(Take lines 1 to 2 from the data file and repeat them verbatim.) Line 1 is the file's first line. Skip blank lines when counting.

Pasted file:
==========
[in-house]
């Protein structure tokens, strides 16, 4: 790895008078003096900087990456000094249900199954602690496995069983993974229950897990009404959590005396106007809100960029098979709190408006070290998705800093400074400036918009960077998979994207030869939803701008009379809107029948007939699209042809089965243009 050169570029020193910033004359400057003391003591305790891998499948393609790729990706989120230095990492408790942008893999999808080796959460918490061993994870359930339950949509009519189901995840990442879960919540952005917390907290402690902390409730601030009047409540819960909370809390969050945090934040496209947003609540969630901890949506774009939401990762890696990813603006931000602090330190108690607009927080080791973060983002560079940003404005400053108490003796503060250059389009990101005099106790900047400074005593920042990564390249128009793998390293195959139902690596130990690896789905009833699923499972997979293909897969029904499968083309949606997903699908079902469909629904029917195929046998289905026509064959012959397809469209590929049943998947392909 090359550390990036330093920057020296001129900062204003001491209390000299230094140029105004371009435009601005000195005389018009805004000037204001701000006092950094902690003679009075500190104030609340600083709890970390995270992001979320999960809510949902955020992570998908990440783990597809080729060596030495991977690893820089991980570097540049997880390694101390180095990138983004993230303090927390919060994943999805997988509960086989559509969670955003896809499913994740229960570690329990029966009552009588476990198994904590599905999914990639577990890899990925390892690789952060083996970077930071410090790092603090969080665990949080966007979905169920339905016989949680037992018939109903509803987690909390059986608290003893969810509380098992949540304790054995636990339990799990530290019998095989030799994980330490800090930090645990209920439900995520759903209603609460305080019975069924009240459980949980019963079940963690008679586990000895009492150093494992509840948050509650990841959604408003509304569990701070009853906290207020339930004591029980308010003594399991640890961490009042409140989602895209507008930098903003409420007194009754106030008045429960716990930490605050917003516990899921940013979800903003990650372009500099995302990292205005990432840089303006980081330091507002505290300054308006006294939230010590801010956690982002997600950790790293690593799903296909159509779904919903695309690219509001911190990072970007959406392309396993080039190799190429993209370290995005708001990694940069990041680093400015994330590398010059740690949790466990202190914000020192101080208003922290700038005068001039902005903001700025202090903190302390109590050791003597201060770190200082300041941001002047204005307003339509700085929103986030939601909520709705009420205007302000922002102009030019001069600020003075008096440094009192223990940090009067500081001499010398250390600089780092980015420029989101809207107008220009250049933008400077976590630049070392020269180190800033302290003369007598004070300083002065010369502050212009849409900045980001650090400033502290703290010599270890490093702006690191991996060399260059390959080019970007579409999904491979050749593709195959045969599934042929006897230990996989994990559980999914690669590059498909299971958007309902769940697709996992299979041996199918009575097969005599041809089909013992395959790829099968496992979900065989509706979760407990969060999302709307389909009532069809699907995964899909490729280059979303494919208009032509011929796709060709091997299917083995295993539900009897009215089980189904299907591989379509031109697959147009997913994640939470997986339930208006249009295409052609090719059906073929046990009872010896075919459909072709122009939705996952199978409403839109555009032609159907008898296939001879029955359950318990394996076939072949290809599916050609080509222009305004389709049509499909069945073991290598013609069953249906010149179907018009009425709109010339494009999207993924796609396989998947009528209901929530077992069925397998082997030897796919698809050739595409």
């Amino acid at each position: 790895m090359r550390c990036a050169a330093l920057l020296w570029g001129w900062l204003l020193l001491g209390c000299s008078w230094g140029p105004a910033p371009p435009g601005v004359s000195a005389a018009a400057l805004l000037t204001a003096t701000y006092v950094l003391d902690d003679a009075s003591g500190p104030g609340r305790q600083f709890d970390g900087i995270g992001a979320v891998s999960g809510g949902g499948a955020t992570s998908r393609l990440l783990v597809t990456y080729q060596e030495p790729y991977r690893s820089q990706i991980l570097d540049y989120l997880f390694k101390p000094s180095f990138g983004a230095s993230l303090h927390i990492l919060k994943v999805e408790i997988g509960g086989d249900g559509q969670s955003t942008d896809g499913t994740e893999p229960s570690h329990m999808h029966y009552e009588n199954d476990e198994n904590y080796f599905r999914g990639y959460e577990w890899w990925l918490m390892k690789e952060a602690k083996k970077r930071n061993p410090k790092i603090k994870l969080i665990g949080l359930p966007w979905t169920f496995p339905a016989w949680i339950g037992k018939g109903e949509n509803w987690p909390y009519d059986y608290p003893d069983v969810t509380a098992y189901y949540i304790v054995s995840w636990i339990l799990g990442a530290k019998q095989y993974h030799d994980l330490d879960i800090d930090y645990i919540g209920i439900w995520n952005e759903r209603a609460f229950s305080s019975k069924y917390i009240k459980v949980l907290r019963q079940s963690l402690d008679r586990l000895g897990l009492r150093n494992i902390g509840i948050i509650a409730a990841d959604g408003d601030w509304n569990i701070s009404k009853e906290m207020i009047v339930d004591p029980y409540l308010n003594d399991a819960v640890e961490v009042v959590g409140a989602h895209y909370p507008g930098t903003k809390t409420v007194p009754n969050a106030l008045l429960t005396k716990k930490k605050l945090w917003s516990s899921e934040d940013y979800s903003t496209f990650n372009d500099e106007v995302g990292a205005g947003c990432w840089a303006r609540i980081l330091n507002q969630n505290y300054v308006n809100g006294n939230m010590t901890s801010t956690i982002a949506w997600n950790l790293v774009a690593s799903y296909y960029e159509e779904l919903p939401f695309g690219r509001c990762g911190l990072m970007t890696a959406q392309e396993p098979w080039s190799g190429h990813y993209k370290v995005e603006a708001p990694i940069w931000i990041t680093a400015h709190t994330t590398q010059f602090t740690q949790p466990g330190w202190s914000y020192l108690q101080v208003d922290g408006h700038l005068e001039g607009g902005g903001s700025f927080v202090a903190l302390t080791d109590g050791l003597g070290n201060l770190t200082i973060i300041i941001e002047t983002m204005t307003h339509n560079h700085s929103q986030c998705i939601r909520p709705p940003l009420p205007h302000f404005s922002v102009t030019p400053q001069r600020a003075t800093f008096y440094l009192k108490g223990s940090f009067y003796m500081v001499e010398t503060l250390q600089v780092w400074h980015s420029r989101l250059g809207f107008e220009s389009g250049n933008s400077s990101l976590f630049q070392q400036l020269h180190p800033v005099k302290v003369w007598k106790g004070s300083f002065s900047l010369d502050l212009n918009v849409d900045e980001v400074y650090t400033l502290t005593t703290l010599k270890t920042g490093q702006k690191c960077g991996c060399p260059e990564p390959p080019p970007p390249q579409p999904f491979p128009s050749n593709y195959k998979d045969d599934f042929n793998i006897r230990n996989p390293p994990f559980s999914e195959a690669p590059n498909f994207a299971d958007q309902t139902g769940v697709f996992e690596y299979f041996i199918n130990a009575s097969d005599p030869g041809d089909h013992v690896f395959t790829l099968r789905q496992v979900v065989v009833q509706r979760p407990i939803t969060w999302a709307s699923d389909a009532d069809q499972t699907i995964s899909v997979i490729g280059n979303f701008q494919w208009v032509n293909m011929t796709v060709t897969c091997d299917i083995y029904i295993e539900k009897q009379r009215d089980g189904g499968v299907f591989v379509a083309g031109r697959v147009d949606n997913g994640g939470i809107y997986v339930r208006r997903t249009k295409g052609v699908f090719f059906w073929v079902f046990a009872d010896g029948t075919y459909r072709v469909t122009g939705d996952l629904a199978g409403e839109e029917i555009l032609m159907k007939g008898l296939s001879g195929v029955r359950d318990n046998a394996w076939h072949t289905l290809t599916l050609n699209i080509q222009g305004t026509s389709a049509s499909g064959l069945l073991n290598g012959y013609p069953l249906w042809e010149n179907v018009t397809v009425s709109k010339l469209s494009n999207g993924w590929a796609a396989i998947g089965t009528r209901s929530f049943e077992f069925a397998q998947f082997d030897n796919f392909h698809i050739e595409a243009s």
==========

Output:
[in-house]
């Protein structure tokens, strides 16, 4: 790895008078003096900087990456000094249900199954602690496995069983993974229950897990009404959590005396106007809100960029098979709190408006070290998705800093400074400036918009960077998979994207030869939803701008009379809107029948007939699209042809089965243009 050169570029020193910033004359400057003391003591305790891998499948393609790729990706989120230095990492408790942008893999999808080796959460918490061993994870359930339950949509009519189901995840990442879960919540952005917390907290402690902390409730601030009047409540819960909370809390969050945090934040496209947003609540969630901890949506774009939401990762890696990813603006931000602090330190108690607009927080080791973060983002560079940003404005400053108490003796503060250059389009990101005099106790900047400074005593920042990564390249128009793998390293195959139902690596130990690896789905009833699923499972997979293909897969029904499968083309949606997903699908079902469909629904029917195929046998289905026509064959012959397809469209590929049943998947392909 090359550390990036330093920057020296001129900062204003001491209390000299230094140029105004371009435009601005000195005389018009805004000037204001701000006092950094902690003679009075500190104030609340600083709890970390995270992001979320999960809510949902955020992570998908990440783990597809080729060596030495991977690893820089991980570097540049997880390694101390180095990138983004993230303090927390919060994943999805997988509960086989559509969670955003896809499913994740229960570690329990029966009552009588476990198994904590599905999914990639577990890899990925390892690789952060083996970077930071410090790092603090969080665990949080966007979905169920339905016989949680037992018939109903509803987690909390059986608290003893969810509380098992949540304790054995636990339990799990530290019998095989030799994980330490800090930090645990209920439900995520759903209603609460305080019975069924009240459980949980019963079940963690008679586990000895009492150093494992509840948050509650990841959604408003509304569990701070009853906290207020339930004591029980308010003594399991640890961490009042409140989602895209507008930098903003409420007194009754106030008045429960716990930490605050917003516990899921940013979800903003990650372009500099995302990292205005990432840089303006980081330091507002505290300054308006006294939230010590801010956690982002997600950790790293690593799903296909159509779904919903695309690219509001911190990072970007959406392309396993080039190799190429993209370290995005708001990694940069990041680093400015994330590398010059740690949790466990202190914000020192101080208003922290700038005068001039902005903001700025202090903190302390109590050791003597201060770190200082300041941001002047204005307003339509700085929103986030939601909520709705009420205007302000922002102009030019001069600020003075008096440094009192223990940090009067500081001499010398250390600089780092980015420029989101809207107008220009250049933008400077976590630049070392020269180190800033302290003369007598004070300083002065010369502050212009849409900045980001650090400033502290703290010599270890490093702006690191991996060399260059390959080019970007579409999904491979050749593709195959045969599934042929006897230990996989994990559980999914690669590059498909299971958007309902769940697709996992299979041996199918009575097969005599041809089909013992395959790829099968496992979900065989509706979760407990969060999302709307389909009532069809699907995964899909490729280059979303494919208009032509011929796709060709091997299917083995295993539900009897009215089980189904299907591989379509031109697959147009997913994640939470997986339930208006249009295409052609090719059906073929046990009872010896075919459909072709122009939705996952199978409403839109555009032609159907008898296939001879029955359950318990394996076939072949290809599916050609080509222009305004389709049509499909069945073991290598013609069953249906010149179907018009009425709109010339494009999207993924796609396989998947009528209901929530077992069925397998082997030897796919698809050739595409």